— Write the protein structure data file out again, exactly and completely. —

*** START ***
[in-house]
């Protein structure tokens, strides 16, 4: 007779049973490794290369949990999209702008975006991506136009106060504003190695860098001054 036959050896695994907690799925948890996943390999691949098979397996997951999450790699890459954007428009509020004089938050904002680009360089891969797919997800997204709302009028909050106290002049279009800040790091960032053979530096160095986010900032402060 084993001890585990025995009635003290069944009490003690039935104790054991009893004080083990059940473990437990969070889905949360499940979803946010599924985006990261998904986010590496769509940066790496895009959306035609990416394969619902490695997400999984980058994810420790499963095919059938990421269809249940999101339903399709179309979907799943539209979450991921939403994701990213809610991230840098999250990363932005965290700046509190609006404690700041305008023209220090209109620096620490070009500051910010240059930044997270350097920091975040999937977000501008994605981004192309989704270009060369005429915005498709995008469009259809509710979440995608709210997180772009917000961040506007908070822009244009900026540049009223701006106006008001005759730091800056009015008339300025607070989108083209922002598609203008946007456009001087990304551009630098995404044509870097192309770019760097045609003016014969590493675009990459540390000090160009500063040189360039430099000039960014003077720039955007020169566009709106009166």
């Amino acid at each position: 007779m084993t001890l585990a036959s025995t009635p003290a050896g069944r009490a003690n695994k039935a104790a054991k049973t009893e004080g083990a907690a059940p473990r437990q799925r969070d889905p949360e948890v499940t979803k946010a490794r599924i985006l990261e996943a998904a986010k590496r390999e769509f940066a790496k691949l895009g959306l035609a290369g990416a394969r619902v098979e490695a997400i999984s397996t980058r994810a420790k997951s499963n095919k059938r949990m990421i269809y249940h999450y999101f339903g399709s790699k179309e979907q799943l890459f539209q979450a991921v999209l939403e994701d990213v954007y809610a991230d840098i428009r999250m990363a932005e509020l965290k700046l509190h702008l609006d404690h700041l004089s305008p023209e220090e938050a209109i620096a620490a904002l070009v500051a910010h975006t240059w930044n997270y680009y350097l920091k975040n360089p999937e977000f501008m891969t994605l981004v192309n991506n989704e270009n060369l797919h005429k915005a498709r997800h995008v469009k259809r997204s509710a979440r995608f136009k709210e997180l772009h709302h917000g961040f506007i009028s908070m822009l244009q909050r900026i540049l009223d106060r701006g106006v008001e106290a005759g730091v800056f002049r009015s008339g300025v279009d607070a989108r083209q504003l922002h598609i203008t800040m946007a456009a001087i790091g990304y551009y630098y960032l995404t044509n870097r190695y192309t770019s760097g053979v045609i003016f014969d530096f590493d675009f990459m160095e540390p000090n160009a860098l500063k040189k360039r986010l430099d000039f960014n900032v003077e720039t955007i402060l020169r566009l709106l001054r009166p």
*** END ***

[in-house]
């Protein structure tokens, strides 16, 4: 007779049973490794290369949990999209702008975006991506136009106060504003190695860098001054 036959050896695994907690799925948890996943390999691949098979397996997951999450790699890459954007428009509020004089938050904002680009360089891969797919997800997204709302009028909050106290002049279009800040790091960032053979530096160095986010900032402060 084993001890585990025995009635003290069944009490003690039935104790054991009893004080083990059940473990437990969070889905949360499940979803946010599924985006990261998904986010590496769509940066790496895009959306035609990416394969619902490695997400999984980058994810420790499963095919059938990421269809249940999101339903399709179309979907799943539209979450991921939403994701990213809610991230840098999250990363932005965290700046509190609006404690700041305008023209220090209109620096620490070009500051910010240059930044997270350097920091975040999937977000501008994605981004192309989704270009060369005429915005498709995008469009259809509710979440995608709210997180772009917000961040506007908070822009244009900026540049009223701006106006008001005759730091800056009015008339300025607070989108083209922002598609203008946007456009001087990304551009630098995404044509870097192309770019760097045609003016014969590493675009990459540390000090160009500063040189360039430099000039960014003077720039955007020169566009709106009166």
């Amino acid at each position: 007779m084993t001890l585990a036959s025995t009635p003290a050896g069944r009490a003690n695994k039935a104790a054991k049973t009893e004080g083990a907690a059940p473990r437990q799925r969070d889905p949360e948890v499940t979803k946010a490794r599924i985006l990261e996943a998904a986010k590496r390999e769509f940066a790496k691949l895009g959306l035609a290369g990416a394969r619902v098979e490695a997400i999984s397996t980058r994810a420790k997951s499963n095919k059938r949990m990421i269809y249940h999450y999101f339903g399709s790699k179309e979907q799943l890459f539209q979450a991921v999209l939403e994701d990213v954007y809610a991230d840098i428009r999250m990363a932005e509020l965290k700046l509190h702008l609006d404690h700041l004089s305008p023209e220090e938050a209109i620096a620490a904002l070009v500051a910010h975006t240059w930044n997270y680009y350097l920091k975040n360089p999937e977000f501008m891969t994605l981004v192309n991506n989704e270009n060369l797919h005429k915005a498709r997800h995008v469009k259809r997204s509710a979440r995608f136009k709210e997180l772009h709302h917000g961040f506007i009028s908070m822009l244009q909050r900026i540049l009223d106060r701006g106006v008001e106290a005759g730091v800056f002049r009015s008339g300025v279009d607070a989108r083209q504003l922002h598609i203008t800040m946007a456009a001087i790091g990304y551009y630098y960032l995404t044509n870097r190695y192309t770019s760097g053979v045609i003016f014969d530096f590493d675009f990459m160095e540390p000090n160009a860098l500063k040189k360039r986010l430099d000039f960014n900032v003077e720039t955007i402060l020169r566009l709106l001054r009166p």